Music Review: The Hooten Hallers

That night they played all the songs from their album Greetings from Welp City! Immediately obsessed, I bought the CD and wore it out waiting for another release.

The Hooten Hallers. COURTESY PHOTO

The Hooten Hallers. COURTESY PHOTO


That sweaty night the Conservatory was full of young punk rockers, as it usually was, whose intentions were to get too drunk to care about the sound quality or even the performances. The wretched but beloved dump of a venue in Oklahoma City always smelled like old drinks full of older cigarette butts, every surface gleaming with some degree of stickiness, and the bathrooms were coated with stickers, stench, and brokenness. Certainly, none of us in the audience that night were prepared for what an unknown, unimposing opening act from far-flung Missouri would bring us.

After some locals opened with a set perhaps too soft for the likes of that night’s crowd, two strange men took to the tiny stage, a platform rising maybe only a foot from the floor and only slightly larger than most people’s dinner tables. It was almost completely devoid of equipment when the men, who called themselves The Hooten Hallers, began to set up. While Andy began assembling a drum kit, John began to pace, wringing his hands, and grinning weirdly. The look on his bearded, sweaty face was wild, hurried, and almost nervous. He moved around the tiny stage like a panther in a sideshow cage.

Finally, Andy gave John a nod. Someone slipped a guitar into this strange beast’s hands and everything about John changed. With the addition of his instrument he was complete. His entire being relaxed, and his eyes swept over the crowd with an unnerving look of total confidence.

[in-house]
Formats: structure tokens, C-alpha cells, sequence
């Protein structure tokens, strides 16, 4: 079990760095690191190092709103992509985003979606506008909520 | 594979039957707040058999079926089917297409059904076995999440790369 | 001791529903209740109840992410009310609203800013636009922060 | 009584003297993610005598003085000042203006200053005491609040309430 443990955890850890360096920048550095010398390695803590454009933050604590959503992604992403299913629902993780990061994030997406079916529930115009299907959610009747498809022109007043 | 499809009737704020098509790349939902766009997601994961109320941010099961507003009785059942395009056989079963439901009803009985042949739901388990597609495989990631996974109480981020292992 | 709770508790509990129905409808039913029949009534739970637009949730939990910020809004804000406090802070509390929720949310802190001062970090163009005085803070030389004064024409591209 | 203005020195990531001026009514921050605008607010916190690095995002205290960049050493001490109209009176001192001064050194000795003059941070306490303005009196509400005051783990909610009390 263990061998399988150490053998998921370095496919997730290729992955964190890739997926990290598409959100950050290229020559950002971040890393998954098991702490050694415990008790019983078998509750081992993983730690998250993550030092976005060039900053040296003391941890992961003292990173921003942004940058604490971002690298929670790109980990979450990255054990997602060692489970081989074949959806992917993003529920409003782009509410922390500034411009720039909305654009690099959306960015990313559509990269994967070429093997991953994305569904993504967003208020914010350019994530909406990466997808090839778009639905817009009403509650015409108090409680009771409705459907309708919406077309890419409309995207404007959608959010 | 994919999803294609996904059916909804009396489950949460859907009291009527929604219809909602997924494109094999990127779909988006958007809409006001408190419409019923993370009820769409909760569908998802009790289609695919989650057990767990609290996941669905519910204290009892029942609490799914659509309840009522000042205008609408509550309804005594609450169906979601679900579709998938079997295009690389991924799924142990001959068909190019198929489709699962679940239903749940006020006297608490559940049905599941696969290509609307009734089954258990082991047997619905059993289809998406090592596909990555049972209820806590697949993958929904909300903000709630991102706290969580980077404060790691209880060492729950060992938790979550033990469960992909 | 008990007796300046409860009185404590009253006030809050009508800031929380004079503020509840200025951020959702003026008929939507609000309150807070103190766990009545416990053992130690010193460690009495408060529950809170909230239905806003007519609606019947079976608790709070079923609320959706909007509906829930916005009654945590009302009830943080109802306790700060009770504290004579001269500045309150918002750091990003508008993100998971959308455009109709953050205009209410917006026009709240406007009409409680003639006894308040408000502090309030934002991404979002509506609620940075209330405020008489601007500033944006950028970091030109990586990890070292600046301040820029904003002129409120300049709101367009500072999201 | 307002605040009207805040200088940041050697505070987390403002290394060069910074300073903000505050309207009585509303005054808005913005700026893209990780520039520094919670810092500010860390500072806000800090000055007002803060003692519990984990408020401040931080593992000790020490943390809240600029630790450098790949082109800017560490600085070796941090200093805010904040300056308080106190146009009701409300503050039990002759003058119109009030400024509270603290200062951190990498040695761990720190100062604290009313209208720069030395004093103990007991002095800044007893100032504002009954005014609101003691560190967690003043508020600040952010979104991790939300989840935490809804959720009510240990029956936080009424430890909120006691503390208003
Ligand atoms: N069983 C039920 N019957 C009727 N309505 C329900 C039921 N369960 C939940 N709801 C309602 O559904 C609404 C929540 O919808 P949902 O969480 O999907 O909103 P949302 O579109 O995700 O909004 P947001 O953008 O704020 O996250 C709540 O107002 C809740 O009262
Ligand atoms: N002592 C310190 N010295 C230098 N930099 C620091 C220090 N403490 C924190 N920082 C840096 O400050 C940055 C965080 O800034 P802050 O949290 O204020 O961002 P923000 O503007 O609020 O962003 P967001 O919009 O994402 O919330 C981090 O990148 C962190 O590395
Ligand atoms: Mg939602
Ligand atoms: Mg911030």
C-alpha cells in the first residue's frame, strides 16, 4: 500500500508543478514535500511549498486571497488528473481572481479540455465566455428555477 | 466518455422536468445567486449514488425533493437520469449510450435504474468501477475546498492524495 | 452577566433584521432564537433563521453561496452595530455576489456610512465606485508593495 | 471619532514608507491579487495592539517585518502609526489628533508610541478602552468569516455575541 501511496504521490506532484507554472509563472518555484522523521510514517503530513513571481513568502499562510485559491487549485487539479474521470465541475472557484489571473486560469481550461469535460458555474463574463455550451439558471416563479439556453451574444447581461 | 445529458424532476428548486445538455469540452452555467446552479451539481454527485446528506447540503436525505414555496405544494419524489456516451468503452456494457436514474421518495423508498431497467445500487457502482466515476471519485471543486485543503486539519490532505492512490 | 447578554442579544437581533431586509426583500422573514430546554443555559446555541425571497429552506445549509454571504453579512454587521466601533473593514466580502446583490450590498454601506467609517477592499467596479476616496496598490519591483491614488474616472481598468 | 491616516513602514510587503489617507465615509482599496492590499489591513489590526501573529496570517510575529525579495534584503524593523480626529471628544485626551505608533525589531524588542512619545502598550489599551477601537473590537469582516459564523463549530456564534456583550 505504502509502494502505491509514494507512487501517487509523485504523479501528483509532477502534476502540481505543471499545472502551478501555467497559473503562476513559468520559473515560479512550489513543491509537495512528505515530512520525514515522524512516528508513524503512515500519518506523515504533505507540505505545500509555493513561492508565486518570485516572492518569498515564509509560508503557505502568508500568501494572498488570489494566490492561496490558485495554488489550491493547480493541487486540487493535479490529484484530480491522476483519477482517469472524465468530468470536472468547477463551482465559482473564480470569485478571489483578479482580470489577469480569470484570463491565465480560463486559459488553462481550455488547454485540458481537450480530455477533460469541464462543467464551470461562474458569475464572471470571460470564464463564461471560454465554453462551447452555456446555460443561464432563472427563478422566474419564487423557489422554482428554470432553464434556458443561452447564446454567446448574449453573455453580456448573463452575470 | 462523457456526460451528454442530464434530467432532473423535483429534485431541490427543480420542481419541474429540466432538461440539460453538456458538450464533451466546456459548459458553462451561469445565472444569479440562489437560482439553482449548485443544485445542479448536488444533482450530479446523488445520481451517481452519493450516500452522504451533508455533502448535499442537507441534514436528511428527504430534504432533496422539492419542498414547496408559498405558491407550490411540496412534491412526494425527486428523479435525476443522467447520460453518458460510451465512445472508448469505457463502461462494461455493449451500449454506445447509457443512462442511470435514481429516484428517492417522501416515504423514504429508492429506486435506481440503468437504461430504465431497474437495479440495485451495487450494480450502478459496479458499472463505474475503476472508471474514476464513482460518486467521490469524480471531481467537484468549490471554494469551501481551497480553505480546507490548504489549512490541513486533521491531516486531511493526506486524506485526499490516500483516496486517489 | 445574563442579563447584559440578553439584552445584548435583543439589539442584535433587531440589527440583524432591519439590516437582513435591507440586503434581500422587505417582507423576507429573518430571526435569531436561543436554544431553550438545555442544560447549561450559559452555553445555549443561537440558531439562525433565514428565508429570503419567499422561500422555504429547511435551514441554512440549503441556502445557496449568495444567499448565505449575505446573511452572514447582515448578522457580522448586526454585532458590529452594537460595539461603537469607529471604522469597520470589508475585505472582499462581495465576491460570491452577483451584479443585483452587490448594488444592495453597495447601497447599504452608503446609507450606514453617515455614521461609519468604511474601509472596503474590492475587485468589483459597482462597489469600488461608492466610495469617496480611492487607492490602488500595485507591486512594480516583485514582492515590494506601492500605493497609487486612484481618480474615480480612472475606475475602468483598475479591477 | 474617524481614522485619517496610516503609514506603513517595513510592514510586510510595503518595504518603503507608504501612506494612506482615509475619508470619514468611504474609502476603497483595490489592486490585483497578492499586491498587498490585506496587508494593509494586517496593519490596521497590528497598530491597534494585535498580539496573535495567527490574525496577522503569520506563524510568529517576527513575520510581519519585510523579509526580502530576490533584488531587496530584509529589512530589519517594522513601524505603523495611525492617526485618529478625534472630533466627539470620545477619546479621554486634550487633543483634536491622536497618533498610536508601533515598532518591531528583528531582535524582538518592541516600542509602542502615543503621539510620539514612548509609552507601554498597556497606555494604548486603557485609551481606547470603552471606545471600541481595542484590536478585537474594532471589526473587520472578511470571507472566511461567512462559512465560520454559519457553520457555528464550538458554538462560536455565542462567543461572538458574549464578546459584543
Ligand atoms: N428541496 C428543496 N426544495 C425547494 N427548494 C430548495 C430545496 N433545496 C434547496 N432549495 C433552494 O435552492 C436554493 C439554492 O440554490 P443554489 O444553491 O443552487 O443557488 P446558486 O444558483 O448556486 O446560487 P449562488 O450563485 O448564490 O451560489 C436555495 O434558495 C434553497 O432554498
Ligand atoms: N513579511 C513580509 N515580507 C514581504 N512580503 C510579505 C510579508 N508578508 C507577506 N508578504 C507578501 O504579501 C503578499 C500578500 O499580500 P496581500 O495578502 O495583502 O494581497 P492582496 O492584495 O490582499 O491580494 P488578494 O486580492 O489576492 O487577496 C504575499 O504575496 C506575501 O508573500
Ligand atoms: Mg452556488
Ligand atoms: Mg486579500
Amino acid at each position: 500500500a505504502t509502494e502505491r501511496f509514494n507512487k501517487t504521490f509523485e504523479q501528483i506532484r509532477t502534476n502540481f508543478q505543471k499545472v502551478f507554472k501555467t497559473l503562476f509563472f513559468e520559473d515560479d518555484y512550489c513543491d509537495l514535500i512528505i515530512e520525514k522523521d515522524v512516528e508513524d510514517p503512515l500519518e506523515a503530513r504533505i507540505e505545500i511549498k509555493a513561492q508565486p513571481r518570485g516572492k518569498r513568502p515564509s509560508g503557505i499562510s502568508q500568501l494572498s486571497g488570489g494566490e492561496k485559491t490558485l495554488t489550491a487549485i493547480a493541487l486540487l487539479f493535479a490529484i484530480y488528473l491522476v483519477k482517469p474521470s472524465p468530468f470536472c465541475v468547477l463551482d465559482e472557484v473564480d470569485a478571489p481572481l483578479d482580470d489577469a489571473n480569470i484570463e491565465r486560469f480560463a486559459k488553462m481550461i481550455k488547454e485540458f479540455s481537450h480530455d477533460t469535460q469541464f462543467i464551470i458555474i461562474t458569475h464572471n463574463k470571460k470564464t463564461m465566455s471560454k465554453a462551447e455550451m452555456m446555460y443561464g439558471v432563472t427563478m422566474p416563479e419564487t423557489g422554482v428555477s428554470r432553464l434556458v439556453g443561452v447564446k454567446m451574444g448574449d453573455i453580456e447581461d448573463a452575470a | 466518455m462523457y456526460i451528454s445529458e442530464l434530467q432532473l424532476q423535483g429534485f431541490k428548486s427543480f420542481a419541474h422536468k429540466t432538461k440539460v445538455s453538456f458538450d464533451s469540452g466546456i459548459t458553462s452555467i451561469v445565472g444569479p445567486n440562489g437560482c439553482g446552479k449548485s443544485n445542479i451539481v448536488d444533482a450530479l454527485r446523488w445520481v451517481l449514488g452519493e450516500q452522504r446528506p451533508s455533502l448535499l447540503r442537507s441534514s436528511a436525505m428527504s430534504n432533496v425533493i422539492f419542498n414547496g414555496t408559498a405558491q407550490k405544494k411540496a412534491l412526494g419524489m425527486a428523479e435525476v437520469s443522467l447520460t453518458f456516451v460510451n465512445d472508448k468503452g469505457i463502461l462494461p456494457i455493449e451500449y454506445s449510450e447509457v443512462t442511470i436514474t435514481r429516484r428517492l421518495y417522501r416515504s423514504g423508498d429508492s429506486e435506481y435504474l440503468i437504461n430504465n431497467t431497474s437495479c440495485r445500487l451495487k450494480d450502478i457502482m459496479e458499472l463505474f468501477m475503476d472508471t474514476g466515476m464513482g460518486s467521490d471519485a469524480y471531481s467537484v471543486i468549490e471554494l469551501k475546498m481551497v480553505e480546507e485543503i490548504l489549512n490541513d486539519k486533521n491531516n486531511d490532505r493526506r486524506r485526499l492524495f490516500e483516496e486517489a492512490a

A hard, dirty blues riff unwound itself into the air and a mean, pulsing rhythm beat forth from the kick drum. John swayed in his Carhartt overalls, his head cocked back and to the side, his eyes closed. When the lyrics came they were the mournful roadhouse lyrics of a man who has truly known blues in his life.

His voice isn’t so much gravelly—it’s more like broken glass. There are times that John’s voice finds a real Tom Waits quality in its deepness and grit, but sometimes it’s more like Screamin’ Jay Hawkins in its ascending-pitched growls of lyrics. But maybe it’s more accurate to say that John’s vocal cords are the conduits by which the ghosts of John Lee Hooker, Muddy Waters, or Howlin’ Wolf communicate. When The Hooten Hallers perform “Tonite, He’s on Death Row,” John appears to weep the lyrics and bleed the notes onto the neck of his guitar.

That night they played all the songs from their album Greetings from Welp City! Immediately obsessed, I bought the CD and wore it out waiting for another release.

Chillicothe Fireball came out in 2014, introducing Kellie Everett on bass and baritone saxophones. The Midwestern-blues sound had evolved into something else, emanating a sense of swampland magic as sorrowful and alluring as a French Quarter funeral. It’s mournfully aggressive, the kind of music you want blaring from your car when you step out to do the most badass thing you’re ever going to have to do.

The Hooten Hallers have channeled the songs of all the heartache and anger and triumph that anyone living on the fringes has come to know. I shiver when I hear “I Know Everything” or “I’m Used to the Truth,” with the beautiful instrumental work and simple-yet-profound lyrics like, “I’m stronger than dirt and I ain’t in no hurry. I’m used to the truth, I’m from Missouri.”

So the band is in no hurry, but something new is being painstakingly crafted somewhere as I write this. An acoustic EP is due out this summer, and rumor has it a full-length album will follow in 2017. From what I’ve seen around YouTube I get a sense that the band’s acoustic sound will bear the influence of some wonderful, dead country outlaws, but I don’t think the Hallers could completely depart from the blues even if they’d want to.

So whenever the new music comes, I’ll be waiting for it, and I hope it’s dirty…that’s the truth.